Louis was moved to different prison camps, each more brutal than the last. At the Omori POW camp, he met Mutsuhiro Watanabe, a sadistic corporal who spent the rest of the war trying to break Louis’ body and spirit. The cruelty described in this book is almost beyond belief and Louis’ determination to survive is amazing. Eventually, the atomic bomb ended the war in Japan and he made his way back home to his family. After he came home, Louis faced a new battle- this one against alcoholism. Once again, Louis’ family, now including a wife and children, fought to keep him from going over the edge. In the end, his life was saved by a Billy Graham service that encouraged him to turn his life over to God.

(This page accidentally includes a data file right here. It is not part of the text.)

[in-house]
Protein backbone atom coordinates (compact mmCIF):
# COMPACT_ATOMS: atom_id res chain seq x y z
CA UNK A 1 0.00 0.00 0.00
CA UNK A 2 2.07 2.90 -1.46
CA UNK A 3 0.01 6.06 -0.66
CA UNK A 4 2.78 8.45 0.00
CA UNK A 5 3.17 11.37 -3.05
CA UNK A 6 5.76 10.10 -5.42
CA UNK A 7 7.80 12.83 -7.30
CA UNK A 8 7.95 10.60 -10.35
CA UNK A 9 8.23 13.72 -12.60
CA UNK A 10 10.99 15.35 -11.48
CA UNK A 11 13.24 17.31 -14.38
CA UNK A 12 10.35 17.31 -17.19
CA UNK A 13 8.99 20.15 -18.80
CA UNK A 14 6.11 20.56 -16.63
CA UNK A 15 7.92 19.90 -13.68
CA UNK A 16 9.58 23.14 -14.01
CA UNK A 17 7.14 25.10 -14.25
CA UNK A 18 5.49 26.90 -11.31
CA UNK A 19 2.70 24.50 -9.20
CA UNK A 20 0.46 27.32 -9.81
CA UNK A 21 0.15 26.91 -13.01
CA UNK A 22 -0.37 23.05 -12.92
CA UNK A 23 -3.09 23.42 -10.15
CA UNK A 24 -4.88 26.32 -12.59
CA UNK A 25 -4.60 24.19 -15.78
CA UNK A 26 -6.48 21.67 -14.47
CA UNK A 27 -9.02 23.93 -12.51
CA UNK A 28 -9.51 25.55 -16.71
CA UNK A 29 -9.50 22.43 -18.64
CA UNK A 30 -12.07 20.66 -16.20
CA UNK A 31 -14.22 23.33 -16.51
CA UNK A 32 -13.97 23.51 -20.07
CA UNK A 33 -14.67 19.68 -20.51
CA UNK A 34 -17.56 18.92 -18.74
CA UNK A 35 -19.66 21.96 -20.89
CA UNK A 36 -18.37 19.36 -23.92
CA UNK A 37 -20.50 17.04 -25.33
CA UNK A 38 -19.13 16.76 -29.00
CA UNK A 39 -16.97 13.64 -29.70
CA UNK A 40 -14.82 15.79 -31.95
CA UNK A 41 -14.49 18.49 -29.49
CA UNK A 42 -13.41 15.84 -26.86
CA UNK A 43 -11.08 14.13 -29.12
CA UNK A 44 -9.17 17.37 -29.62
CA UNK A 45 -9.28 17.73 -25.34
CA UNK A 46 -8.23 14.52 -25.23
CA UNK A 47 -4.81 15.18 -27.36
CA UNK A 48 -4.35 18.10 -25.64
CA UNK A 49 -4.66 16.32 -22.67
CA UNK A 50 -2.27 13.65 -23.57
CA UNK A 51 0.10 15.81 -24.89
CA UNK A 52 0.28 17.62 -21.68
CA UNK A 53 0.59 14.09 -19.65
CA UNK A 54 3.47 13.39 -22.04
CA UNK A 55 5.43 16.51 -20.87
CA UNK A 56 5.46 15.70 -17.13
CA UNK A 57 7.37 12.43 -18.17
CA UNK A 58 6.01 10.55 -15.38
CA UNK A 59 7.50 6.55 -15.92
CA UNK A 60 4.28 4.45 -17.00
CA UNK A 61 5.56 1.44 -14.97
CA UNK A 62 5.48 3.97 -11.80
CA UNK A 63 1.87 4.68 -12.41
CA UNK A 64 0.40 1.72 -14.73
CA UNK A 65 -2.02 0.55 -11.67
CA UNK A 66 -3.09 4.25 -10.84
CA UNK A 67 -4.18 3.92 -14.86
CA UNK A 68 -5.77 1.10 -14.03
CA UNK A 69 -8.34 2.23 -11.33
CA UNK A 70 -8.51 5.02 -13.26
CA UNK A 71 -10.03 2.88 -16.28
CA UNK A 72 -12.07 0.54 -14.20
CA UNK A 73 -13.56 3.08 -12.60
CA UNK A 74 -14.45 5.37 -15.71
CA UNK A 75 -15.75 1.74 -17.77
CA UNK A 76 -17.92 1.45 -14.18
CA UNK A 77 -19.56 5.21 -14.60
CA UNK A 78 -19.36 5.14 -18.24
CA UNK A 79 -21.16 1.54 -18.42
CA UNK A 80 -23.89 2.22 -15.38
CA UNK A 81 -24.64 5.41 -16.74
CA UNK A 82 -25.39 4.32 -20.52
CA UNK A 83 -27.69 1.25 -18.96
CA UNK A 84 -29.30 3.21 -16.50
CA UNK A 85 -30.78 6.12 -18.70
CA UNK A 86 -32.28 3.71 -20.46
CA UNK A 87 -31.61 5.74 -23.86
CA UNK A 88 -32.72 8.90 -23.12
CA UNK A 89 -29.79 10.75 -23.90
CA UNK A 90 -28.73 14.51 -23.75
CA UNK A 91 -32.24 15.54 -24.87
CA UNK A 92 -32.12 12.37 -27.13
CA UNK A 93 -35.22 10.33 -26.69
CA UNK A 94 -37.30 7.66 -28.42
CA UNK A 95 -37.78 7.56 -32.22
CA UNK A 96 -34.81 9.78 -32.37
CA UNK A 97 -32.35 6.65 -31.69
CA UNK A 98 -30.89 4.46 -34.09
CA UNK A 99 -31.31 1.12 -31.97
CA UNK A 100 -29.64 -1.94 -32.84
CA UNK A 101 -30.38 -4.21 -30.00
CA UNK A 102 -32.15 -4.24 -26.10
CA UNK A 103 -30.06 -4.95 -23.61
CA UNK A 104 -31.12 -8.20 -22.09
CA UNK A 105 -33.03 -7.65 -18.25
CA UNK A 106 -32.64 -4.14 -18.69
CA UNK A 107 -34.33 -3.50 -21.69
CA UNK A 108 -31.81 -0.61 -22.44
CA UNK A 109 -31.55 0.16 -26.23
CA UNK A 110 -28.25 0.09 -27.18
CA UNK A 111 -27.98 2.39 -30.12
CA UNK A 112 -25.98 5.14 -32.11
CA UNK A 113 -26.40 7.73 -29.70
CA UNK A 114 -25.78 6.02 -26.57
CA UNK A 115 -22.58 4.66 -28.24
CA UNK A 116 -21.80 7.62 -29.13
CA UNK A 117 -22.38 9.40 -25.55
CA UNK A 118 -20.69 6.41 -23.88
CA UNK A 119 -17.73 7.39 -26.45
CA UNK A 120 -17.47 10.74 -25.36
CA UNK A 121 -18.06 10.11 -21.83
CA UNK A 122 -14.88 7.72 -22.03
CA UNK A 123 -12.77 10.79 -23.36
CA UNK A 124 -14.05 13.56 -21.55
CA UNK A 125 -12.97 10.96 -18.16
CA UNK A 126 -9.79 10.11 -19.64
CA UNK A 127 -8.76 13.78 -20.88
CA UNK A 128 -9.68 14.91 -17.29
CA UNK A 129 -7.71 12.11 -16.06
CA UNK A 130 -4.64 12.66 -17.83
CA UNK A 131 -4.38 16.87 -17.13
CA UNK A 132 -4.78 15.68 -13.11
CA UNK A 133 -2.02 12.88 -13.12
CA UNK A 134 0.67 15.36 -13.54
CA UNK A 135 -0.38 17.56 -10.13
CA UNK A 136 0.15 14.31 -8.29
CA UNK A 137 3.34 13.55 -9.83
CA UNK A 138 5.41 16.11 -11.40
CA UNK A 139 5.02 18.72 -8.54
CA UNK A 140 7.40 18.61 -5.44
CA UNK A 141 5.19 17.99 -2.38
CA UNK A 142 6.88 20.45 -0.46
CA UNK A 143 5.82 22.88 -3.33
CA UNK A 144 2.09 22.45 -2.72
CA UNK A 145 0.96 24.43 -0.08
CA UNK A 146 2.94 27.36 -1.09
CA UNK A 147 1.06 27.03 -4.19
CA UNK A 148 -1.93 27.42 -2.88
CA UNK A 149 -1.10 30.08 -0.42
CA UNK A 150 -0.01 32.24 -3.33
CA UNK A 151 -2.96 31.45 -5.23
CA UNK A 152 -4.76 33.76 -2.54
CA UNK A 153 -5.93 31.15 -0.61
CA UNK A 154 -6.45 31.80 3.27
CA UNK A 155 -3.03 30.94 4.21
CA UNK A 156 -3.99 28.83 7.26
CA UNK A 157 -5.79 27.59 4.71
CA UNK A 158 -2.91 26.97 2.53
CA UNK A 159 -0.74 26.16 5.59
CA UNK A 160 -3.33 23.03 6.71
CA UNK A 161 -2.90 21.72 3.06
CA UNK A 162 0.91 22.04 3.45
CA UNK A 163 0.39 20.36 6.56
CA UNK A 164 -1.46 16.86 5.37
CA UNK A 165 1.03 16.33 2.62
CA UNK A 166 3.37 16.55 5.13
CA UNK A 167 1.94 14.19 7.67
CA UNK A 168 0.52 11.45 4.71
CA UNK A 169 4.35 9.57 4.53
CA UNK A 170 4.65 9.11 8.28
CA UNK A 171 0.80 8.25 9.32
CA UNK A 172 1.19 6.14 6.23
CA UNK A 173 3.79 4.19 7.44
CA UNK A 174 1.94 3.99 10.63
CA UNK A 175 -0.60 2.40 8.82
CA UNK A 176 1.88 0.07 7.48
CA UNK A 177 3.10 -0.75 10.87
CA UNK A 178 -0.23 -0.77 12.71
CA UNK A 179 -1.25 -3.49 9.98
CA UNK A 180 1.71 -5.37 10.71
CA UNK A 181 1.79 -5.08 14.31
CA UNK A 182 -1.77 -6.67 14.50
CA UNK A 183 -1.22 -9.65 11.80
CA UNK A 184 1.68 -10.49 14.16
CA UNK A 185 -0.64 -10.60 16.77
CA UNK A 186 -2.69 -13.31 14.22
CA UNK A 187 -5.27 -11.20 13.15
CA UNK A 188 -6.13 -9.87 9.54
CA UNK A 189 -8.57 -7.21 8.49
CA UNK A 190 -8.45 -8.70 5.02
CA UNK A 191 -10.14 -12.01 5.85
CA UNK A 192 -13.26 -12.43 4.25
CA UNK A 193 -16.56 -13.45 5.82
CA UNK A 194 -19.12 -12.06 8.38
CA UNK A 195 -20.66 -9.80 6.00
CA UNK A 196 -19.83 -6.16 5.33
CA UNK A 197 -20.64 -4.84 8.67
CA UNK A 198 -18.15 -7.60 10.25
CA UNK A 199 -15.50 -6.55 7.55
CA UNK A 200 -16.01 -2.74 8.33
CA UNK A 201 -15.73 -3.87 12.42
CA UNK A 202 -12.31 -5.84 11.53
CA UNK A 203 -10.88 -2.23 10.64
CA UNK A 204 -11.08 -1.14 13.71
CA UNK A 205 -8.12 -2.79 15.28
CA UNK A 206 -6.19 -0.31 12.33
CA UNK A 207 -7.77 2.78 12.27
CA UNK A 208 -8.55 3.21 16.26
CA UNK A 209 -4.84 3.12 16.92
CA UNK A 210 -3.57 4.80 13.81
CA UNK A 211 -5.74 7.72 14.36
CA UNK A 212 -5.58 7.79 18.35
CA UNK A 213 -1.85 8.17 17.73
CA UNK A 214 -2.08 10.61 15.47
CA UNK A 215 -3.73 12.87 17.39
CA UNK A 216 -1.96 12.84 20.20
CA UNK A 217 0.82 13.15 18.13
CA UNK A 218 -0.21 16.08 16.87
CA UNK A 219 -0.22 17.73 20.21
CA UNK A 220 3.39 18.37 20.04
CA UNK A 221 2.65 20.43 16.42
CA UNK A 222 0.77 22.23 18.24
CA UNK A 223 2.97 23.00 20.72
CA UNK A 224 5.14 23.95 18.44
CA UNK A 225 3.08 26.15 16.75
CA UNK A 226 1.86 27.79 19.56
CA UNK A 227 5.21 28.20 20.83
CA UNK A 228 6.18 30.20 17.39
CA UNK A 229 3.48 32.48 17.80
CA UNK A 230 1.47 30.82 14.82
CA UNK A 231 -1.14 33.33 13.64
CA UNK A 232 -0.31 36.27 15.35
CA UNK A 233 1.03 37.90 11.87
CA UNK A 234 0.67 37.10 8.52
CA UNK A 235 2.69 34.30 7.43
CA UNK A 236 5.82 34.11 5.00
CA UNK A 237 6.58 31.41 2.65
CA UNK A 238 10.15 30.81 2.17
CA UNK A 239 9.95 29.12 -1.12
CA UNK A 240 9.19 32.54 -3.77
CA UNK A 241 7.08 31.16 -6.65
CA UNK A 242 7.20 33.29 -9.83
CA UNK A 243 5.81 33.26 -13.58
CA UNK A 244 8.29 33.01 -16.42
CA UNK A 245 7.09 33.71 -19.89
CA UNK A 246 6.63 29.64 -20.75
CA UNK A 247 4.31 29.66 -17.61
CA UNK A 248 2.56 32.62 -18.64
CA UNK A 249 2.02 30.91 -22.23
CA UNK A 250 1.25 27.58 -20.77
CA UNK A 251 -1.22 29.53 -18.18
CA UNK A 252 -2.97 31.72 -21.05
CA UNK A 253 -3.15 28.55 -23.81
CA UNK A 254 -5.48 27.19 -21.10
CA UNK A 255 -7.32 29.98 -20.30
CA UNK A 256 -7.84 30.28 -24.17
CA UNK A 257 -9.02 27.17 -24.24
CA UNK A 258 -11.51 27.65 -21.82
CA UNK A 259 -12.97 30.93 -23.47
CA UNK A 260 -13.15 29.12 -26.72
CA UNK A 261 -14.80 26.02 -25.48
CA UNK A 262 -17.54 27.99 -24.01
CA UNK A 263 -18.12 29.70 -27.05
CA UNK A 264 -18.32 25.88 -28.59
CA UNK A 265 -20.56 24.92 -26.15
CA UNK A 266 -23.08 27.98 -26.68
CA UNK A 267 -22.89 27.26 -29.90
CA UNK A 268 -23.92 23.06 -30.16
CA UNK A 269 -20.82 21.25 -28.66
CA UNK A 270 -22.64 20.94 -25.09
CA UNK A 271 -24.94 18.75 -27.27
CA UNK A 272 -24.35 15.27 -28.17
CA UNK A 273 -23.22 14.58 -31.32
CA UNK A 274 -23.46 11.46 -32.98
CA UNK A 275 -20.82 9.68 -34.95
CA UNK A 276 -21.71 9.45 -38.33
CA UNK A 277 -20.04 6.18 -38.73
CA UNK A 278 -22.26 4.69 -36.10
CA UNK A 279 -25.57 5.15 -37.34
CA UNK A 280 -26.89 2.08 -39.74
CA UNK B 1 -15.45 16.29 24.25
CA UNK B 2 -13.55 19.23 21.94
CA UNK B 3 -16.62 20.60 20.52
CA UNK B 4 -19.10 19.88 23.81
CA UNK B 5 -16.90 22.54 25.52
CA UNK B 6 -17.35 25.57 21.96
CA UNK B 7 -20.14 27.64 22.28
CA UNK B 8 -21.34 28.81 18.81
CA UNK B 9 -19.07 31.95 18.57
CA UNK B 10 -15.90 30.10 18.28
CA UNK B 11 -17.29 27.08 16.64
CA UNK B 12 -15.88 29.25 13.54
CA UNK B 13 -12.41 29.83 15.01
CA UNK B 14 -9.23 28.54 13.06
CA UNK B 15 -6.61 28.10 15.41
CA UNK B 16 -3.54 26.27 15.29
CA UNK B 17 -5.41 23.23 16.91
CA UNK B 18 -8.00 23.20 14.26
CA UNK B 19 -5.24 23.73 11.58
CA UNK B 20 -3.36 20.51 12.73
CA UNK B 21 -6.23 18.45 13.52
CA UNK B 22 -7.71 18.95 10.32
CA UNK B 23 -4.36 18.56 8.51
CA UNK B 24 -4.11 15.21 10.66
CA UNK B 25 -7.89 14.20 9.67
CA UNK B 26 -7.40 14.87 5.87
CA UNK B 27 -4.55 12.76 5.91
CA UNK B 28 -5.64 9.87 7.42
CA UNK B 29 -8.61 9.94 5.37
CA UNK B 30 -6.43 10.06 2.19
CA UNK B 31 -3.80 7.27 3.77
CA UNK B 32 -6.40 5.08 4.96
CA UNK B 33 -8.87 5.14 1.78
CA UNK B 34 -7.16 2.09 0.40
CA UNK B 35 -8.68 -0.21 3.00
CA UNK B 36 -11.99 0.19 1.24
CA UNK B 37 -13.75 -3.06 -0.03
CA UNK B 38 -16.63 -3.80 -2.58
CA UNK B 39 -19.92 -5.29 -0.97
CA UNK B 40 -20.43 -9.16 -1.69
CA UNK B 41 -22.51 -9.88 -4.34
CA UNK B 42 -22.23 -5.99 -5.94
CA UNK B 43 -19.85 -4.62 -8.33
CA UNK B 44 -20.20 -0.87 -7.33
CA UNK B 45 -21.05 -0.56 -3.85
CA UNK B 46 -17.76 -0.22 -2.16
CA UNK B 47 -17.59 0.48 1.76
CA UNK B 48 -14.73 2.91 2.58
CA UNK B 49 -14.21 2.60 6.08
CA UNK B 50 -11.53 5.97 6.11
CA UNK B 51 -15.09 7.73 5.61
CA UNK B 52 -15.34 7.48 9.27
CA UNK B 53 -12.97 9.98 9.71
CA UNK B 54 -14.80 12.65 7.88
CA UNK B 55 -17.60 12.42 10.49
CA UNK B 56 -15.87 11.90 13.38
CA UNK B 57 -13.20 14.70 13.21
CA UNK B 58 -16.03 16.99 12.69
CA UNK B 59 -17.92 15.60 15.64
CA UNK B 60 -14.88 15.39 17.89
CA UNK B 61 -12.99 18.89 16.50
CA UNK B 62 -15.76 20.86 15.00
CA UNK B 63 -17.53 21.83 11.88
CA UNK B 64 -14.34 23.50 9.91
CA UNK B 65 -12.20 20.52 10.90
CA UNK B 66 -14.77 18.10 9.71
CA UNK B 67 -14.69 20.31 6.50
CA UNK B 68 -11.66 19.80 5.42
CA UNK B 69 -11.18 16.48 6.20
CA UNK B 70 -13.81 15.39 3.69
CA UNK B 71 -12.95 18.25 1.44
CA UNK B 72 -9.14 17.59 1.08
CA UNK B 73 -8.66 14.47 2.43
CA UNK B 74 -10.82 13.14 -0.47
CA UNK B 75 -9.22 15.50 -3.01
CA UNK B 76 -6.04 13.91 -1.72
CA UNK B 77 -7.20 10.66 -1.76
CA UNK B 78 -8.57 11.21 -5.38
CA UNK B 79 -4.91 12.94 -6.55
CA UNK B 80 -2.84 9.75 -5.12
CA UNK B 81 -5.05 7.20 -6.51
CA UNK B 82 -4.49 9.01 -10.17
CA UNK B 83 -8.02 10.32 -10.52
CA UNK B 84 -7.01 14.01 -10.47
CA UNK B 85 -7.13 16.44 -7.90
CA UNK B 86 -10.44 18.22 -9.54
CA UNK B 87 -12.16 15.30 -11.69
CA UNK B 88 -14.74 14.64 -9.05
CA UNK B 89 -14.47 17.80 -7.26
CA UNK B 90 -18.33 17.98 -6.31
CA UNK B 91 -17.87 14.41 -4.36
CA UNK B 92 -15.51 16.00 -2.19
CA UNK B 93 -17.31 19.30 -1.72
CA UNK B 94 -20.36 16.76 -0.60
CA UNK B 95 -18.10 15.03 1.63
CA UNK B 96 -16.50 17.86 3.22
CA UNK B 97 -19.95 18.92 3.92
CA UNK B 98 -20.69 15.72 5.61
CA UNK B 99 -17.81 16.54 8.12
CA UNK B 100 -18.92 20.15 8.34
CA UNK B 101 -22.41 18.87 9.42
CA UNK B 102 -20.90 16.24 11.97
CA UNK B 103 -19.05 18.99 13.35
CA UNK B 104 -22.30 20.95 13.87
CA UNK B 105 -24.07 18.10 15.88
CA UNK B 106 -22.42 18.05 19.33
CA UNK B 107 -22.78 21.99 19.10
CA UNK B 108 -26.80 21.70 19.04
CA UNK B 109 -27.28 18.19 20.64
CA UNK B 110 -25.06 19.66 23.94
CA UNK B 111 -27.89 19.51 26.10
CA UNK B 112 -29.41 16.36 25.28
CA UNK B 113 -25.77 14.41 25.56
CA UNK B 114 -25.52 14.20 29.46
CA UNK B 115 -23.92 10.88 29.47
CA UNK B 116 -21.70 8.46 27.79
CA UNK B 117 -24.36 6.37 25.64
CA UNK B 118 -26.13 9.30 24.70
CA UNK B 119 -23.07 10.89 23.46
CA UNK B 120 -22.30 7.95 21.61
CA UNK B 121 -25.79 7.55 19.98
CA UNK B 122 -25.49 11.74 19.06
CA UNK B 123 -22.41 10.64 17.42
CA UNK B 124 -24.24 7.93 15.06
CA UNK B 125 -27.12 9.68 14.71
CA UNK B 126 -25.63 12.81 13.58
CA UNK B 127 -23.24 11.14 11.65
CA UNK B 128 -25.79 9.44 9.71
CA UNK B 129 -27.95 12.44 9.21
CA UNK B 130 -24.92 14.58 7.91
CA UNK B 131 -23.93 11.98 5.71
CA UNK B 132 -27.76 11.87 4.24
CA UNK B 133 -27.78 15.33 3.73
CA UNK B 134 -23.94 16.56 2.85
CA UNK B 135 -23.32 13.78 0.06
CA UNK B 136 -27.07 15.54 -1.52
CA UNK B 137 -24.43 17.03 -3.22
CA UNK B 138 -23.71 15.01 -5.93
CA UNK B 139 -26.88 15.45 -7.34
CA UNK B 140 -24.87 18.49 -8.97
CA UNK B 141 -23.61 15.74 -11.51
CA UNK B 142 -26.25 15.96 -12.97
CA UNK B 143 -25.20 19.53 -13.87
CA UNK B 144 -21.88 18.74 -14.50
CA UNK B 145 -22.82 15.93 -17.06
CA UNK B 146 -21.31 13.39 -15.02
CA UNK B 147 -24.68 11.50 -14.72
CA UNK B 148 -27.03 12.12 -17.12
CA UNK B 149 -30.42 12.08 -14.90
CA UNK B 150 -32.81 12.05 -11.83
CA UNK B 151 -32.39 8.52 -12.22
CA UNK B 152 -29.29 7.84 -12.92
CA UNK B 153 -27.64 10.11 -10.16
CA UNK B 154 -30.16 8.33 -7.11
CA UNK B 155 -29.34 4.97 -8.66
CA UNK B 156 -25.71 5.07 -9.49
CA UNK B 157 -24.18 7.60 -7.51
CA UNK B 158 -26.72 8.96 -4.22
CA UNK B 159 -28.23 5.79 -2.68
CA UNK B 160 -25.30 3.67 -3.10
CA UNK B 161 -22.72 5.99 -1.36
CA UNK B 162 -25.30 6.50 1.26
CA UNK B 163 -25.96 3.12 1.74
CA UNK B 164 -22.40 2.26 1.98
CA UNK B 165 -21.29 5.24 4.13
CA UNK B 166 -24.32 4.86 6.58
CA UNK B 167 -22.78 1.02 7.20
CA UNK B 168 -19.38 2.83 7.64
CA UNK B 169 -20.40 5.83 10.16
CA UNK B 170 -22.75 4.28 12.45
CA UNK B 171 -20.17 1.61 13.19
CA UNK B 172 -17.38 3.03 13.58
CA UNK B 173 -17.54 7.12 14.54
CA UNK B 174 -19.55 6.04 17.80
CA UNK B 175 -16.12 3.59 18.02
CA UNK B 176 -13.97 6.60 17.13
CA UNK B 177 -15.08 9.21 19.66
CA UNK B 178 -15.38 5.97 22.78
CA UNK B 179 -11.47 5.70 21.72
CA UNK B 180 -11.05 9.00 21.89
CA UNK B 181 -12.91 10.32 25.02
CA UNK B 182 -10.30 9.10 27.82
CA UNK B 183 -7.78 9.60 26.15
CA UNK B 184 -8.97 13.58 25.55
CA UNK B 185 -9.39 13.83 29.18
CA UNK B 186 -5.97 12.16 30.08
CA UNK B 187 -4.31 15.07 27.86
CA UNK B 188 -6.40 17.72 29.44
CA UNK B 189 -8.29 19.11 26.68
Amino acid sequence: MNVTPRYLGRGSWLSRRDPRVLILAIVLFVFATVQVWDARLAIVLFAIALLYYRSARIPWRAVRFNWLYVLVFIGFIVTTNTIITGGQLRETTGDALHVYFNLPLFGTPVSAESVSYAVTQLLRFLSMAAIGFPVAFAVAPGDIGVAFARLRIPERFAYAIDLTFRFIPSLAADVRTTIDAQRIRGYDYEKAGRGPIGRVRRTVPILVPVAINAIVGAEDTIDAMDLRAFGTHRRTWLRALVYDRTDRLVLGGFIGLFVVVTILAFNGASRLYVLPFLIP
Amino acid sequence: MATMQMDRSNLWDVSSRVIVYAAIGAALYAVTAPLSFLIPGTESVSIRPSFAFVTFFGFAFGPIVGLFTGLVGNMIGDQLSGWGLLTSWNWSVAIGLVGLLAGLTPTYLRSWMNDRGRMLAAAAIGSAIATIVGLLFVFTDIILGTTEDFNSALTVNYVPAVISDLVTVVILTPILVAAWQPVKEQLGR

This edition of Unbroken makes Louis Zamperini’s story, one that deserves to be told, accessible to a younger group of students. It seems more action-oriented than the original. Some of the more graphic details about life in the POW camps have been edited out. Finally, this book is substantially shorter than the adult edition. High school librarians should consider acquiring both editions of the book. Each has its own strengths and each deserves to be a part of your collection.
92 Biography Susan Fox, Washington Jr. /Sr. High School
Hayes, Suzanne, and Loretta Nyhan. Empire Girls. Don Mills, Ont.: Harlequin MIRA, 2014. 978-0-7783-1629-9. 285 p. $14.95. Gr. 10 and up.
Holt, K.A. Rhyme Schemer. San Francisco: Chronicle Books, 2014. 978-1-4521-2700-2. 176p. $15.99. Gr. 5-8.